A Special Thank You
My parents call me every Saturday and today was no exception. I was out walking Toby in the pouring rain. (Mobile phones are on my top five lists of best inventions.) My mother was on one extension, my dad on the other, and we just chatted about the usual progress of our lives.
I was nearing the top of the steep hill in my walk when my mom reminded my dad that there was something else to talk about. "Elizabeth..." my dad began in his Grave Voice. Nothing good comes after your parents using your full given name. I thought I was in trouble.
"On December 28, Kodiak went to dog heaven." Kodiak, our Great Dane-Labrador mix, whom I often called the Best Dog in the Whole Wide World (because he was - sorry Toby), was my first dog in life. He came into my life at a time that I needed someone who would lean against me, look at me with adoring brown eyes, and just listen. He was a beautiful, big, dumb dog and I loved him the way any kid loves her first dog, even if the kid in question was 30 years old.
When we made the decision to move to Ireland, we knew he couldn't come with us, but finding a home for an old giant breed with a few long-term health problems was always going to be a tough sell. Someone volunteered to take him and then the deal fell through. I was leaving in two weeks and didn't know what we were going to do with him. When I told my mom that we were going to have to put him to sleep if we couldn't find him a home, she immediately volunteered to take him.
I saw Kodiak at Thanksgiving and he looked much older and more frail than he had on my previous visits. His muzzle and chest were entirely grey. He had a hard time getting up and down the stairs. His back end was giving out on him and he dragged one leg. He was over 10 years old and that's practically ancient for a big dog.
I knew the day would come when I'd have to write about losing this special dog, and now that it has, I'm finding that I'm not able to do it. It's too hard - I'm just not ready yet.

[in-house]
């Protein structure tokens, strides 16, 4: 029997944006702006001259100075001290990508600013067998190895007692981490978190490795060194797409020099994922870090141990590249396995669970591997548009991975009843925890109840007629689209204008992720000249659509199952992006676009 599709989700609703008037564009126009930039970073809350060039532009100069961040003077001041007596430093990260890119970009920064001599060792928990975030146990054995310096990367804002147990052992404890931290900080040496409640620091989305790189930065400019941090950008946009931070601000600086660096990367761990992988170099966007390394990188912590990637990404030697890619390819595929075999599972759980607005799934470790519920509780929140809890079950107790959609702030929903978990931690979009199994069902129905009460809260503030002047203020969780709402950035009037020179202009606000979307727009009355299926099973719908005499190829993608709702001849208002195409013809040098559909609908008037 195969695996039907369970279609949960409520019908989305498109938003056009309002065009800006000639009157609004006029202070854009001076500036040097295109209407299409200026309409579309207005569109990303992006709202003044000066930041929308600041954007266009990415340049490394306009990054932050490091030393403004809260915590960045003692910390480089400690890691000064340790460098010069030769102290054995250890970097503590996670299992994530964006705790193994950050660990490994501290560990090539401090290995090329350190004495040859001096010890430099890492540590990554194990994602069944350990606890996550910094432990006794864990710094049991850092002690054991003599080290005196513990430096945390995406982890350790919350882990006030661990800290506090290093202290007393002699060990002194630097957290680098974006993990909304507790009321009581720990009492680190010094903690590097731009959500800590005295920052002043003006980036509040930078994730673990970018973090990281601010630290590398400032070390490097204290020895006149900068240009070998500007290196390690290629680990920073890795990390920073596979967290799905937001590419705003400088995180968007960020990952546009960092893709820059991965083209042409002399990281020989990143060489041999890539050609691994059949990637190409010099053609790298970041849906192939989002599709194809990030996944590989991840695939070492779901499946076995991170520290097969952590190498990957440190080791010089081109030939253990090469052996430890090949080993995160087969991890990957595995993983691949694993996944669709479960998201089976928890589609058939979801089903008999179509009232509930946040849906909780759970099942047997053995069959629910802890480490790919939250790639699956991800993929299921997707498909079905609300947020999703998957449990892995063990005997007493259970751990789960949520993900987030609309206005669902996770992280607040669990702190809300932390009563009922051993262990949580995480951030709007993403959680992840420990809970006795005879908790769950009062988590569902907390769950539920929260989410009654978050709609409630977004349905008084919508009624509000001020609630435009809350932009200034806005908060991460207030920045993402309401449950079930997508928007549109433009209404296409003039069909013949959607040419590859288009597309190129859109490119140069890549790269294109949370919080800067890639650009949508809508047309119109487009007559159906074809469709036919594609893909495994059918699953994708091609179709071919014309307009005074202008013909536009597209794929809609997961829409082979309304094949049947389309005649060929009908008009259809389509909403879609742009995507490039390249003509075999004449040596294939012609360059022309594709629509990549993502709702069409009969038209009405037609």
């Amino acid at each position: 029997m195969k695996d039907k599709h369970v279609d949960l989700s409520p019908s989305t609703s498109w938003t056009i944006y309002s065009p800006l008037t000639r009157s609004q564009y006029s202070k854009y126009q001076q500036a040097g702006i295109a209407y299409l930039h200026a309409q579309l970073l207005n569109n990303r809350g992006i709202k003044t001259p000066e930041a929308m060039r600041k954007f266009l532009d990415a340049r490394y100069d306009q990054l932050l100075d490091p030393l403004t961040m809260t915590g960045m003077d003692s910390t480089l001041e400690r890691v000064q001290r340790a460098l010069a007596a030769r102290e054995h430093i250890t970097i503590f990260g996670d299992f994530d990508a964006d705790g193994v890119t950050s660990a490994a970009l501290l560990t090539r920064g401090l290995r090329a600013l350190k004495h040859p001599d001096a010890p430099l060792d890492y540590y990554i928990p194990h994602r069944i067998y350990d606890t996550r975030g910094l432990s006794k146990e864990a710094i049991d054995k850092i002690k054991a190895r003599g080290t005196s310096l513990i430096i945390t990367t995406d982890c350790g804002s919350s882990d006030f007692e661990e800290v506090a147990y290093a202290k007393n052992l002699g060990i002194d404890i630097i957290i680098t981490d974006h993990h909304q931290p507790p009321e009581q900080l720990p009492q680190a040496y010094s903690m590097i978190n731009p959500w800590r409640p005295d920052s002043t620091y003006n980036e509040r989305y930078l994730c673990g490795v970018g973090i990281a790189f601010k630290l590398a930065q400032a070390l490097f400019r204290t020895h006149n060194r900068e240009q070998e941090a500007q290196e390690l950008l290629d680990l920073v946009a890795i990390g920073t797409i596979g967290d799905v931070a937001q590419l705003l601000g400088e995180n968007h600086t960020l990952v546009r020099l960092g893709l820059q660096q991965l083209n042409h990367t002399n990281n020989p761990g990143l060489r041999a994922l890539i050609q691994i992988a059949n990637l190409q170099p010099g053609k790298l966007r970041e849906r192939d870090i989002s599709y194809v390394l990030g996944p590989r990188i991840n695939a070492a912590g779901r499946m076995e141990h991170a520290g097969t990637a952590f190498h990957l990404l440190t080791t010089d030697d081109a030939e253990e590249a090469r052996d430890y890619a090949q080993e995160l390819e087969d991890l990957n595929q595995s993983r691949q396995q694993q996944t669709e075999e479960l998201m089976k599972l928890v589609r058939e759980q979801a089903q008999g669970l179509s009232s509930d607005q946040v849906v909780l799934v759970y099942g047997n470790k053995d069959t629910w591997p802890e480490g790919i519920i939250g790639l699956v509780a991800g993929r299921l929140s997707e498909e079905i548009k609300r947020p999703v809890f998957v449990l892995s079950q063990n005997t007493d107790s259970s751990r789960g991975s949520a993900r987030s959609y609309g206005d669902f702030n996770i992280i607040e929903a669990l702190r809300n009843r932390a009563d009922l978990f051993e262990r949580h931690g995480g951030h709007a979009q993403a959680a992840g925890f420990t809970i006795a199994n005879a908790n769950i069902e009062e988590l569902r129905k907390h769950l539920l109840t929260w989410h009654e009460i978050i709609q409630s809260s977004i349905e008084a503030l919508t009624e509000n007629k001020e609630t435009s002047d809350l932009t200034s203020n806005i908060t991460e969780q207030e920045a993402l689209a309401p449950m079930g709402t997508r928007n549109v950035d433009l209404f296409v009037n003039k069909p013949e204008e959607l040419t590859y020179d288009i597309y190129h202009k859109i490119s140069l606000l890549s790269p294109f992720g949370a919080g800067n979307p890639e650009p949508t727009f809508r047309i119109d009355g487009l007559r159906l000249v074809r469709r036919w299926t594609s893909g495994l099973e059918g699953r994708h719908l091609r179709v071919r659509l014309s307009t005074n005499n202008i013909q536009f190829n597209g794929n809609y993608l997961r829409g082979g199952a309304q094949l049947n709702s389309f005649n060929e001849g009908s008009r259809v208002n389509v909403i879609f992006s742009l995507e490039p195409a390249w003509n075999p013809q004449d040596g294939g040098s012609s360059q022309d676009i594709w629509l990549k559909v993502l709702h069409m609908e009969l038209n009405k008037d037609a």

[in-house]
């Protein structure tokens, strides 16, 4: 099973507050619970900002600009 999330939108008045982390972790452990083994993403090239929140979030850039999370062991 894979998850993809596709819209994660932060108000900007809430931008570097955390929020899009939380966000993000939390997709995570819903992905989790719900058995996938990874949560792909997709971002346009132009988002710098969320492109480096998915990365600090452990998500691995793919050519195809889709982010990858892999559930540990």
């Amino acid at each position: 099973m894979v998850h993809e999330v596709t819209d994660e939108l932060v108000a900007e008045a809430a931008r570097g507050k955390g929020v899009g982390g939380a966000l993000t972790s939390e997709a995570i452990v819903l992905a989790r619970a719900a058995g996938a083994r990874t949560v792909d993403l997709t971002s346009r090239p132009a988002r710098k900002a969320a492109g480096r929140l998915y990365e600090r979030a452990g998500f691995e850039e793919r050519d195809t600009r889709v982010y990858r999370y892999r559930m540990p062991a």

But I do need to thank my parents. They provided Kodiak with a loving retirement home. My dad took him on walks and always remembered to bring a couple of plastic bags along. When my dad's knee flared up, my mom would pick up the slack, even though she's not a morning person or a dog person or an outdoors walking person.
Kodiak took several medications and every Saturday, my mother assembled his pills for the week. She made sure to buy him the brand-name Pepto-Bismal even though I was too cheap to do that for him when he lived with us. She kept him in prednisone and glucosamine-chondroitin. She was also responsible for supplying his hard-boiled eggs. (It was a happy day when she found the pre-boiled, pre-peeled eggs in the grocery store.)
They didn't have to take him in. Ever since Briton the cat (who got to 15 before getting cancer) went to Cat Heaven, they'd had a life free of the irksome responsibilities of a pet. A dog, especially an older dog, carries extra responsibilities.
But they took him in with a lot of love and they dealt with the challenges with good humour. And when it was time, they made the difficult decisions and made sure he had a safe and painless trip to Doggy Heaven. So, Mom and Dad, thank you for adopting Kodiak, providing him a first-rate retirement home, and taking care of all his needs, especially on 28 December.